After more than three months of investigation and no significant leads, members of a coalition that wants to help with the search for missing Penn State student Cindy Song, complained about a lack of progress in the investigation.
At a press conference, the coalition, which is made up of Penn State students, alumni, community members and family members of the missing 21-year-old, all expressed their qualms about the case and the lack of leads that have been produced in the 93 days since her disappearance.
"Words cannot begin to express the agony the Song family has felt since the disappearance of their daughter," said Jin Han, family spokesman. "This has been compounded by the poor investigation."
The investigation has been plagued by few leads, causing some to wonder if the Ferguson Township Police Department and the FBI are using all of their resources on the case.
Han pointed out that when Alicia Kozakiewicz, a 13-year old from Pittsburgh, disappeared on New Year's Day, the FBI put 50 agents on the case. He also pointed out that Kozakiewicz was found in three days in another state.
"It is time a true investigation be commenced," he said.
The investigation, which has struggled to make much progress, had one major lead that fell through.
According to Han, a woman in Philadelphia claims to have seen Cindy Song in a car in early November. The woman, who was walking her dog, heard a woman crying "Help me, please help me." The woman claims that when she went to do so, the man driving the car told her to get away.
The woman contacted police in the area, but no complaint was filed.
When investigators learned of this lead they traveled to Philadelphia to conduct a probe.
After further investigation, the police found that the woman's reports were conflicting, and were unable to pursue the lead, said Ferguson Township Police Chief Edward J. Conner.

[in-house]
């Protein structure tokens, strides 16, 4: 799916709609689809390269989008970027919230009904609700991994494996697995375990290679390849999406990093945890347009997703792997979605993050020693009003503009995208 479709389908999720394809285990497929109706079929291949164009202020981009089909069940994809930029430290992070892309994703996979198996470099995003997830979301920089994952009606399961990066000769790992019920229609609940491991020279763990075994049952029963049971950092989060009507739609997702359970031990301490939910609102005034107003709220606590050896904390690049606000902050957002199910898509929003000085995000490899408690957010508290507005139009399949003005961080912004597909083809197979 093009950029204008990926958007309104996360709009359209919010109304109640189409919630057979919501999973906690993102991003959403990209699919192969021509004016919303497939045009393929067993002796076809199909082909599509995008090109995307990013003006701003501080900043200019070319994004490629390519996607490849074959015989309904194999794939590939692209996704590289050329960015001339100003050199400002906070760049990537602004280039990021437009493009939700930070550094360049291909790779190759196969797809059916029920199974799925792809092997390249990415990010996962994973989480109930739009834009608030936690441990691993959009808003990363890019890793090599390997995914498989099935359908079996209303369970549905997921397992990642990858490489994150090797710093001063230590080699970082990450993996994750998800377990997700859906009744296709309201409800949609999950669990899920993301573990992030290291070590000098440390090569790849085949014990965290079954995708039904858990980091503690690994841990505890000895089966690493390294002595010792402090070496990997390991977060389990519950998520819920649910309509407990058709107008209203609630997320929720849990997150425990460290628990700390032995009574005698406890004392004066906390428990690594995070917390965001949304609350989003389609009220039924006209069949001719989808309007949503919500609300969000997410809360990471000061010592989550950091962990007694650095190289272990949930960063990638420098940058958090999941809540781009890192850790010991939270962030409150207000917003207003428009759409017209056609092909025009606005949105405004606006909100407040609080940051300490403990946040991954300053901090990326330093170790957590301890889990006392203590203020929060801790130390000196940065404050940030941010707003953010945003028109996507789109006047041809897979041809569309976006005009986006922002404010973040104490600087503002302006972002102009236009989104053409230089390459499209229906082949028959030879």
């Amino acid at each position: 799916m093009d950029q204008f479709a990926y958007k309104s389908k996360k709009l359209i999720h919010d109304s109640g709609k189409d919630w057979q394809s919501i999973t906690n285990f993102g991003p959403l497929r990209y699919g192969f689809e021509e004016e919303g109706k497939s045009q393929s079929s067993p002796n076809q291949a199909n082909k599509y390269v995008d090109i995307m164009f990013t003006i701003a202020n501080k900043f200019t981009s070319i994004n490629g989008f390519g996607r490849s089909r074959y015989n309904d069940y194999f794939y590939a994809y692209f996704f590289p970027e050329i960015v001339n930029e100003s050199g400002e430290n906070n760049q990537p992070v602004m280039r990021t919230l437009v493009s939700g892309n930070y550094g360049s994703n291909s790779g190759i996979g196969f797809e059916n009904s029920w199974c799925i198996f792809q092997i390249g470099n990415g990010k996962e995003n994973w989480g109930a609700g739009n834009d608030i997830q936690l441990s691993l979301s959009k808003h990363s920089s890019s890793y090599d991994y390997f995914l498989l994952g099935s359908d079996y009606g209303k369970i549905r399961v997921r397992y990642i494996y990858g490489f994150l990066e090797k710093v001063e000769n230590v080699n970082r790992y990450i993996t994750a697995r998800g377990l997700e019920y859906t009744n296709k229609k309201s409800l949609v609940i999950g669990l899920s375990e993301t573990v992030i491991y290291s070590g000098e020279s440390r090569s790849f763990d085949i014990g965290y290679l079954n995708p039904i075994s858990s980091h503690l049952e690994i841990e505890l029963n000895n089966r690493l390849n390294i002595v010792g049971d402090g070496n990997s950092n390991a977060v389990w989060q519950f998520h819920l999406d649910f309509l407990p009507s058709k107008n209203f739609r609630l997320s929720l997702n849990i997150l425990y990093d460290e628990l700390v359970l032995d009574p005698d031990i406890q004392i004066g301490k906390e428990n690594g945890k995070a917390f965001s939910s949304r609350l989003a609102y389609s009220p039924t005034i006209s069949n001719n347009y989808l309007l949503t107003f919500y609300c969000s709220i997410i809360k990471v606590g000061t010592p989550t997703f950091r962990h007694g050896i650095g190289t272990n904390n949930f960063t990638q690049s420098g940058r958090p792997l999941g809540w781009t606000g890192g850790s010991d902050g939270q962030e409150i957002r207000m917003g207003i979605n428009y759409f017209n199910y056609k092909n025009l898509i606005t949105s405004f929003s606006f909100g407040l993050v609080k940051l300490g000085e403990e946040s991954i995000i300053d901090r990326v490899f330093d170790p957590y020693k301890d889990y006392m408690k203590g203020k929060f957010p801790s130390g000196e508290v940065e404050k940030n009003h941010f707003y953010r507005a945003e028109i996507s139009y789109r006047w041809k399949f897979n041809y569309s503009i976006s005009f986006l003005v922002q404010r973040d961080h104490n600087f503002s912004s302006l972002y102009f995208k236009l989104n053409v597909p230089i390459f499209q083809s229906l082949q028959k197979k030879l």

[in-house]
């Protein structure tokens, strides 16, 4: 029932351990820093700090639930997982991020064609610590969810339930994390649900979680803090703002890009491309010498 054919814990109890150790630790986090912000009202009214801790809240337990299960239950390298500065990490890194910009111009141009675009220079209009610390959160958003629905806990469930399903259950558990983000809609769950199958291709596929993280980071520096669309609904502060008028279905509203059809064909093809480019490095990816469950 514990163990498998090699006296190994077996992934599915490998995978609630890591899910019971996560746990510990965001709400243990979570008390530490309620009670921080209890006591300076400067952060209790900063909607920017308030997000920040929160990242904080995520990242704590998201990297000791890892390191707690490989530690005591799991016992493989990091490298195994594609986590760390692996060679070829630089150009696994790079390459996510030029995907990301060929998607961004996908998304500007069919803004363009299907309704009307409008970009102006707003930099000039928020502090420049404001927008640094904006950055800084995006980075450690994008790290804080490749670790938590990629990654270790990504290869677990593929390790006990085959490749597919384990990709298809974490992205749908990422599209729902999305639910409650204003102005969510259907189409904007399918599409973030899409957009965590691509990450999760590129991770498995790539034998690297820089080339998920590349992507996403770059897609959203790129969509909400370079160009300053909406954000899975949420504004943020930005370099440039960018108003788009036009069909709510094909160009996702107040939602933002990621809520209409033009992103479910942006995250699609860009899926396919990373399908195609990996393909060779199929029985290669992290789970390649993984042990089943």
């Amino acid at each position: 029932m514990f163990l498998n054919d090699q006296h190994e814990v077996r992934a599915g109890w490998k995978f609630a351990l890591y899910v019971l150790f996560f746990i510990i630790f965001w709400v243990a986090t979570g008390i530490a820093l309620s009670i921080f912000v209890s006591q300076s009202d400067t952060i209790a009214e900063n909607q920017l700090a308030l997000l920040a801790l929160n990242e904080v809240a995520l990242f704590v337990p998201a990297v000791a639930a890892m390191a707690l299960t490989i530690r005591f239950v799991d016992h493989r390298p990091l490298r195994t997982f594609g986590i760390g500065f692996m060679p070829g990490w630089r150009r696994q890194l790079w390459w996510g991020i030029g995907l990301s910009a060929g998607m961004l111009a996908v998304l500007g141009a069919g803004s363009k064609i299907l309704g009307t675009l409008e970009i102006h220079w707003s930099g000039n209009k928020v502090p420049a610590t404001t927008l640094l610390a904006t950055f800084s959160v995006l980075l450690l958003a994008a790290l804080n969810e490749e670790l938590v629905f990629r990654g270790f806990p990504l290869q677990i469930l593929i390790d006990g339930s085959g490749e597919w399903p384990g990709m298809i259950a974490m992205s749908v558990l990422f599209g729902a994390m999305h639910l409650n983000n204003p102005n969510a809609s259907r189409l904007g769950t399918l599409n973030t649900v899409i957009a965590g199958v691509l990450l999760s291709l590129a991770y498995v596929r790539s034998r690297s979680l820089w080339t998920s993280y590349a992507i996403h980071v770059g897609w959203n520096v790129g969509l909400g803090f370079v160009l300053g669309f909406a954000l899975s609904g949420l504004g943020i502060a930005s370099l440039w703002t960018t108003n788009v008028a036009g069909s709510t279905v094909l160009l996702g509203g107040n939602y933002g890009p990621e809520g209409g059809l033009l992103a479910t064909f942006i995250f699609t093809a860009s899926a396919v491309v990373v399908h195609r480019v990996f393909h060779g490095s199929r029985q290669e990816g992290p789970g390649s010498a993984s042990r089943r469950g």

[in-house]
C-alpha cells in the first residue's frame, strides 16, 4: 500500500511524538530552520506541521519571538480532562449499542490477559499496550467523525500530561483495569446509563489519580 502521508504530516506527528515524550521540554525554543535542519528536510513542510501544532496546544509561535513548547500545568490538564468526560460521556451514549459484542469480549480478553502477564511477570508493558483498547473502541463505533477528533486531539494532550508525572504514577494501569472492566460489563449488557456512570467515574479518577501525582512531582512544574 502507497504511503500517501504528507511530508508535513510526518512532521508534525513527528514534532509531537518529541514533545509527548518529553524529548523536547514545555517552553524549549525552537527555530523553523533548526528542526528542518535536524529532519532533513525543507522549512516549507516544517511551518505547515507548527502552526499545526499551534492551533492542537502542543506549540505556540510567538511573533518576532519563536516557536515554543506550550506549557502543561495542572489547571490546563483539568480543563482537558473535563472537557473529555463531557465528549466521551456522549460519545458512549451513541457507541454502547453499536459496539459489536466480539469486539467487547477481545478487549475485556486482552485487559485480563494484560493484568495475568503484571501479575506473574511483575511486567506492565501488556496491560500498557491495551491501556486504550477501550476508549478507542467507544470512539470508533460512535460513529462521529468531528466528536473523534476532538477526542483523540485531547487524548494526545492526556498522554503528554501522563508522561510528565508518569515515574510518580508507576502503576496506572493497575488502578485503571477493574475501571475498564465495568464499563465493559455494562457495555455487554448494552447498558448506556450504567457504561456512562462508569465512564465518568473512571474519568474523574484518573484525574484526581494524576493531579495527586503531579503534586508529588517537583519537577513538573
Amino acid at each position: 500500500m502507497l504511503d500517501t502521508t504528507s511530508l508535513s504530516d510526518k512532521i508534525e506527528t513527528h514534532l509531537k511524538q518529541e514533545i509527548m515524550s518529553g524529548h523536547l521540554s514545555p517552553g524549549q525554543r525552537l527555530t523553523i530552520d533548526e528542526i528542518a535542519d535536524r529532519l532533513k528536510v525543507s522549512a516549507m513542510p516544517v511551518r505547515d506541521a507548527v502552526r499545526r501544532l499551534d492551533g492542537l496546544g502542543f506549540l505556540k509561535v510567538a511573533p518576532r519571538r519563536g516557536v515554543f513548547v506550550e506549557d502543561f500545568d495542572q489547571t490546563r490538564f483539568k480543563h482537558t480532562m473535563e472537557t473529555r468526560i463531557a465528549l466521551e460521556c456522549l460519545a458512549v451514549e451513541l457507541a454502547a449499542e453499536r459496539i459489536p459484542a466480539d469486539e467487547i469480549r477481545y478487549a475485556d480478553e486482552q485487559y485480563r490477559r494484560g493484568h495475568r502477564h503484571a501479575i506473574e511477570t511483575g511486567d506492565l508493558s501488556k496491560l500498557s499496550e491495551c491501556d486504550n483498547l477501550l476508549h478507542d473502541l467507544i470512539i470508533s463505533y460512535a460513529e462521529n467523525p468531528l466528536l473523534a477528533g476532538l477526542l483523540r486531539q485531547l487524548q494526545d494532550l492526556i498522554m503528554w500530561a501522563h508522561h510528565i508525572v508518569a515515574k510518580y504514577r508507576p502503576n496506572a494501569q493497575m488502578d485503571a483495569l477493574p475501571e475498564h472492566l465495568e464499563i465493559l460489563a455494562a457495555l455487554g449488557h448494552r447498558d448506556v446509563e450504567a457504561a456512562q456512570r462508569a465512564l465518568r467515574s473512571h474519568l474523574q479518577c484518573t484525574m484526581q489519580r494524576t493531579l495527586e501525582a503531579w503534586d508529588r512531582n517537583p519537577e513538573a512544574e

"We have done everything humanly possible," he said. "We share the frustration with the family."
Connor said there are many regulations that investigators must follow that the family is not aware of. For instance, to obtain Cindy Song's bank records, Connor said the department needs a federal court order.
"I am not sure that the family understands the procedure we must follow," he said.
"There are people with their own agendas jumping on the bandwagon. I just wish they could get their facts straight," Connor said. "If they wanted to help, we would like that."
Some students interested in the search, such as members of Black Caucus and the Korean Undergraduate Student's Association, also expressed dissatisfaction with its progress at yesterday's meeting.
"Cindy Song is somebody's child; she is someone's sister; and she is someone's friend," Black Caucus Vice President Takkeem Morgan said. "There is a lack of urgency in this case, and that is unacceptable."
Rumors that police are dropping the case are untrue, Connor said.
"The case will never be closed. We will inactivate the case when we have nothing else to go on," he said. "Unless we arrest someone or we find her closed is not an option."
Some students also criticized the university for its role in the case.
"When a student becomes missing, it is the university that is responsible for the safe return of that student," Morgan said.
Penn State spokesman Steve McCarthy disagreed with students who said that university officials were not doing everything in their power.
"We have met on numerous occasions with the FBI, the Ferguson Township Police Department and the family," he said. "We have followed to the letter what to do with this."
Tysen Kendig, another Penn State spokesman, said administrators met with Cindy Song's family after yesterday's press conference. During the meeting, the university offered Cindy Song's mother an on-campus apartment as well as a computer access account.
They also contacted their own security officials about looking at Cindy Song's e-mail account. In the event that any suspicious messages are found, they will be immediately forwarded to the Ferguson Township Police Department, Kendig said.
The university also plans to hang more posters, as well as placing photos on the Penn State Web site's portal.